Kojo Moe Inspires Factory Fanatics
Chinese philosopher and teacher Confucius tells us, “Everything has its beauty, but not everyone sees it.” His sage counsel has taken root in unexpected fashion among thousands of Japanese Kojo Moe enthusiasts—those who have discovered sublime aesthetic value in the large-scale industrial facilities most of us view as blemishes on the landscape.
Kojo Moe means “factory infatuation,” and according to the Wall Street Journal, there are around 25,000 followers on Mixi alone, essentially Japans’s Facebook. They find great beauty in such things as billowing smokestacks and the endless maze of pipes adorning a refinery. Evening boat tours float throngs of factory aficionados past chemical plants and steel mills that glow in the dark. At roughly $50 a head, the tours are booked for months.
To boost tourism, Japan even wants World Heritage Site designations for some of its colossal factories—alongside the Grand Canyon and Great Barrier Reef on the list one day may be a giant liquefied natural gas plant in Kawasaki.
What Would McHarg Say?
Many regard the late Ian McHarg, author, teacher and visionary, as the “father” of the geographic information system (GIS). It’s probably safe to say that Kojo Moe is not a movement he would have embraced. As a professor at the University of Pennsylvania, McHarg leveraged hefty grants to assemble a multidisciplinary scientific dream team. The group’s goal was to address environmental planning and conservation issues within a framework that includes all of nature as part of the plan.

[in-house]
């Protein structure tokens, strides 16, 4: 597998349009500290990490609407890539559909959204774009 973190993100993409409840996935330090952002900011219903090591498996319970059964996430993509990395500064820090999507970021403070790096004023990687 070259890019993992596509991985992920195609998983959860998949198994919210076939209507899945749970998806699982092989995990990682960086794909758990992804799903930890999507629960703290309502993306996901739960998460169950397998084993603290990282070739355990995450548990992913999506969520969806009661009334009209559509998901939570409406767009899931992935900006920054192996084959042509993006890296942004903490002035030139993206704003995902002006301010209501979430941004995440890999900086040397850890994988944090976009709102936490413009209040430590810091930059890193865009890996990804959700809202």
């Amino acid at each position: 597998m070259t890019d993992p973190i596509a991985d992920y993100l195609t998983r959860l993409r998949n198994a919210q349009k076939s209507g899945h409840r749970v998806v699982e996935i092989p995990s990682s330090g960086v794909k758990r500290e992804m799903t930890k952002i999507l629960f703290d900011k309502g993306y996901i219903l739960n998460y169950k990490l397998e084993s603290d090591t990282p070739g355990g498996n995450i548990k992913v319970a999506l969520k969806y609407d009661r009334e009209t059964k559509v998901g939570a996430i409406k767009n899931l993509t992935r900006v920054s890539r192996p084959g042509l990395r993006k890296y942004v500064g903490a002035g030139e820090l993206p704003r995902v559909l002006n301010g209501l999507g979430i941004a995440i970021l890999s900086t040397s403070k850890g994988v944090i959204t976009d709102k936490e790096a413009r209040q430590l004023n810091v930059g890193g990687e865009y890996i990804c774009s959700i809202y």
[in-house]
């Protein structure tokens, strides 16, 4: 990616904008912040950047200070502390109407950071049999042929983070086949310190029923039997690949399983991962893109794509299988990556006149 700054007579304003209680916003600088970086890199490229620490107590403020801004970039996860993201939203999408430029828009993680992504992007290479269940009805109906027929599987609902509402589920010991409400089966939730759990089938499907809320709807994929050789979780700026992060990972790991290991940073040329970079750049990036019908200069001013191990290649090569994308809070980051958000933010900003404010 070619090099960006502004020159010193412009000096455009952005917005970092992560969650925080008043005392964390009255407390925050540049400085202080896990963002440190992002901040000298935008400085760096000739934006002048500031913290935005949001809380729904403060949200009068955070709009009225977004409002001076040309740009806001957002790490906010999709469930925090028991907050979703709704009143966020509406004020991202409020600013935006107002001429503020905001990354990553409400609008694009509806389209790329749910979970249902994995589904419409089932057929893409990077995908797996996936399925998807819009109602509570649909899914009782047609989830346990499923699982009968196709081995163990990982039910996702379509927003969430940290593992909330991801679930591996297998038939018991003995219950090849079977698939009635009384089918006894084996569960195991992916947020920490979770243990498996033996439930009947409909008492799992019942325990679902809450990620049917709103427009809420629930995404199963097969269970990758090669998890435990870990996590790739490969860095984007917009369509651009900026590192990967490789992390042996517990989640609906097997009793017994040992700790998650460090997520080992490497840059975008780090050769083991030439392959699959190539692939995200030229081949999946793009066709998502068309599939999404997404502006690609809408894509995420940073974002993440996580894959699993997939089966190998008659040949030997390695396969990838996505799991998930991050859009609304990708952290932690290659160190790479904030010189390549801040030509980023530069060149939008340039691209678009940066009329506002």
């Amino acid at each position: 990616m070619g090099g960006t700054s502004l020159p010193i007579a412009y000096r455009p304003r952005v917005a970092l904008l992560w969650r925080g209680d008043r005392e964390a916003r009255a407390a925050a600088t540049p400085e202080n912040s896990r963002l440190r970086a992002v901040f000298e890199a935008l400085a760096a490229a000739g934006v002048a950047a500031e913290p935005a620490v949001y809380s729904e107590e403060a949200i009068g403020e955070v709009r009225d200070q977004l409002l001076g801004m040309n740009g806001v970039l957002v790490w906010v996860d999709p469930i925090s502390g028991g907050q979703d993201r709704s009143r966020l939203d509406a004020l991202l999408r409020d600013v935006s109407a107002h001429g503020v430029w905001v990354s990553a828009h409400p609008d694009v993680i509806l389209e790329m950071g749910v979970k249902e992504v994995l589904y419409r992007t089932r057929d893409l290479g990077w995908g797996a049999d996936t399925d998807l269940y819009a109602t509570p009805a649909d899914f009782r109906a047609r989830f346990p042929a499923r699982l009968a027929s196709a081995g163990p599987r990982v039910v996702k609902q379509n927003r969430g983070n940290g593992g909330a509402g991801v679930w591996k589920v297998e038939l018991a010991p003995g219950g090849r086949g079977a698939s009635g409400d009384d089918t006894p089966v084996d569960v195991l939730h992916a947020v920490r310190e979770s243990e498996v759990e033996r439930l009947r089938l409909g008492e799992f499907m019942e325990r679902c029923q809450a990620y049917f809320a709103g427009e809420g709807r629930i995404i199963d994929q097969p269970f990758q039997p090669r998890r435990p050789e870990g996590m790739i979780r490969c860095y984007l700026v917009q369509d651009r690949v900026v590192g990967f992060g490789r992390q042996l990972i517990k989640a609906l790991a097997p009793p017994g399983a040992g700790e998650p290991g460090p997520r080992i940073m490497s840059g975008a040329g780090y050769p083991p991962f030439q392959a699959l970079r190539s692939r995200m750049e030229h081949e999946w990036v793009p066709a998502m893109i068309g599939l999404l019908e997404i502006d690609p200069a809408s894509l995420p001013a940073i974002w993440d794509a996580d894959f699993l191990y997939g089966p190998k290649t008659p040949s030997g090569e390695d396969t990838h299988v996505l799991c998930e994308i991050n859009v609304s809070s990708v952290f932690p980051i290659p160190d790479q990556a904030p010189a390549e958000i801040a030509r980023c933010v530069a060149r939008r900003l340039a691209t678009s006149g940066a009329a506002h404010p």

For the first time, a menagerie of meteorologists, soil scientists, anthropologists and plant ecologists gathered to face environmental challenges from a host of perspectives, tied together by the thread of using geospatial tools and methodologies to solve problems. During a 1997 speech at the Esri International User Conference, the colorful McHarg passionately recalls of those early days, “At last we are capable of actually dealing with the environment because no single person could do it.”
Although McHarg’s holistic approach deprecates the manner in which many Kojo Moe sites have been developed, Kojo Moe itself is but a benign fad. Yet, the craze seems to downplay the problem by epitomizing humankind’s widespread general apathy toward the environment as we race to industrialize the globe with little understanding and often a willing acceptance of the consequences.
Underscoring the Importance of Earth Observation
In his 1969 book Design with Nature, McHarg wrote the following passage:
“Man, far out in space, looks back to the distant earth, a celestial orb, blue-green oceans, green of verdant land, a celestial fruit. Examination discloses blemishes on the fruit, dispersed circles from which extend dynamic tentacles. The man concludes that these cankers are the works of man and asks—is man but a planetary disease?”
McHarg’s remarkable vision has come to fruition. Striking time-series satellite images spanning decades clearly chronicle the disease he describes, manifested as a steady succession of massive deforestation, collapsing coral reefs, shrinking snowcaps and withering wetlands—all poisoned by progress. The temporal dimension and spectral richness make the imagery indispensable for scientists and researchers. The visual power of the images illuminates the true cost of peeling away at the planet to all of Earth’s stakeholders—nearly 7 billion of us and counting.
Moving forward, a record number of nations around the globe have recognized the need for such data to help design a more intelligent future and are planning or building autonomous Earth observation systems. In this issue of Earth Imaging Journal, we present the latest market research, summarizing a host of exciting global Earth observation trends, along with our annual State of the Industry report, which offers a peek into the future of Earth observation by several industry experts.
— Jeff Specht, publisher, Earth Imaging Journal